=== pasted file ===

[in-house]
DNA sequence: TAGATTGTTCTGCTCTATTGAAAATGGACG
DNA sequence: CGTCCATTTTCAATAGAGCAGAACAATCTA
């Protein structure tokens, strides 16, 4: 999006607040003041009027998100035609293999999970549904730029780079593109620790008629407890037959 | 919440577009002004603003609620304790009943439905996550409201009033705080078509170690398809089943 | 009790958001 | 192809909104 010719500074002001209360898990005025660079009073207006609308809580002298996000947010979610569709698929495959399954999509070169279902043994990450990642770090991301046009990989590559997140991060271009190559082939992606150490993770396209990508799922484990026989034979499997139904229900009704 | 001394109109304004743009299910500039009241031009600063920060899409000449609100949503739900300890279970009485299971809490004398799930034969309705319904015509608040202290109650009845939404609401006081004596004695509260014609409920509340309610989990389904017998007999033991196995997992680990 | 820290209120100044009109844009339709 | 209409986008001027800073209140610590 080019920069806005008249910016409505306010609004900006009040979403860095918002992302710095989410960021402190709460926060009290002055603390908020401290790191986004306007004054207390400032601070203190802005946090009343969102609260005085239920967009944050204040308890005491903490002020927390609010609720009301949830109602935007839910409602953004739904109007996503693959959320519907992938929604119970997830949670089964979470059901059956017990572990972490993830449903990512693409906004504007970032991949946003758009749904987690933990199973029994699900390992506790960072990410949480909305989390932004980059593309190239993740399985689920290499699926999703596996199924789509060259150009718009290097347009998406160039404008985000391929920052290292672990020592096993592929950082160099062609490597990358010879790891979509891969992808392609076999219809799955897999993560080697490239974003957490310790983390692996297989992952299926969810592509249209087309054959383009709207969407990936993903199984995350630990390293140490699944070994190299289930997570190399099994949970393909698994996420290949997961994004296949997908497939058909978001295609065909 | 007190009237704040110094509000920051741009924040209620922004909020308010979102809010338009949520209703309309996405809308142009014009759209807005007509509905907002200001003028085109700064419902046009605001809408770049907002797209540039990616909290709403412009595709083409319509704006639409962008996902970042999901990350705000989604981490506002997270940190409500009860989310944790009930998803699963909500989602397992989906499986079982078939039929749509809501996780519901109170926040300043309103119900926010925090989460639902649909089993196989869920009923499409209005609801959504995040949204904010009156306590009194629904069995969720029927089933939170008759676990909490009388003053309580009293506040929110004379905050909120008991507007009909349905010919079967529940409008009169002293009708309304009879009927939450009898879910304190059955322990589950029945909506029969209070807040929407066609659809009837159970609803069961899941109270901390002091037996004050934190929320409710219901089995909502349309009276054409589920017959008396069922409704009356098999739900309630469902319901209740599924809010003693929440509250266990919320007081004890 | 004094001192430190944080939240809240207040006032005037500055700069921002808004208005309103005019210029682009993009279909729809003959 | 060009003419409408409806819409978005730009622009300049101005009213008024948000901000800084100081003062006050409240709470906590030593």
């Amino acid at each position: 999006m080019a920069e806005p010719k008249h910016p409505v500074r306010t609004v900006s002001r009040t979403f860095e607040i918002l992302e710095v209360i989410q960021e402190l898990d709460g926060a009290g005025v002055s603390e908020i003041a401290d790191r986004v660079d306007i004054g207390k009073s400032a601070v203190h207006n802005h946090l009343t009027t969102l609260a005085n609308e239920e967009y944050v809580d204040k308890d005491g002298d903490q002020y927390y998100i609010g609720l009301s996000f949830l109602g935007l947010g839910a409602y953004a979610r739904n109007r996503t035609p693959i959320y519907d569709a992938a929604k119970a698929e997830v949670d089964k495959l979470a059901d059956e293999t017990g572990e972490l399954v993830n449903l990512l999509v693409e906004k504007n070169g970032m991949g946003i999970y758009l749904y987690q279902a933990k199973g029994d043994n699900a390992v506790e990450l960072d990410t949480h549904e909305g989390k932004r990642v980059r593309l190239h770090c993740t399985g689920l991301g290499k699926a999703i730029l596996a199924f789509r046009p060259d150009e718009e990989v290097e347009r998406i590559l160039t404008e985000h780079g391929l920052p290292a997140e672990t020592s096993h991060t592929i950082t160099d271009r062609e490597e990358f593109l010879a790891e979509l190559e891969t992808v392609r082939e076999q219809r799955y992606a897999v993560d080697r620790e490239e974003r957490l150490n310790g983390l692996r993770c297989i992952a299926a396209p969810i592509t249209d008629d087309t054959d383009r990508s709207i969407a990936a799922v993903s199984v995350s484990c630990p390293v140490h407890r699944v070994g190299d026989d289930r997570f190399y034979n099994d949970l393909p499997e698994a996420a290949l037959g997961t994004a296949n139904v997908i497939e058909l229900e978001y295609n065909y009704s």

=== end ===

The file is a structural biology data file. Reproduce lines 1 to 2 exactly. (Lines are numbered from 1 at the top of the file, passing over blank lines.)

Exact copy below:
[in-house]
DNA sequence: TAGATTGTTCTGCTCTATTGAAAATGGACG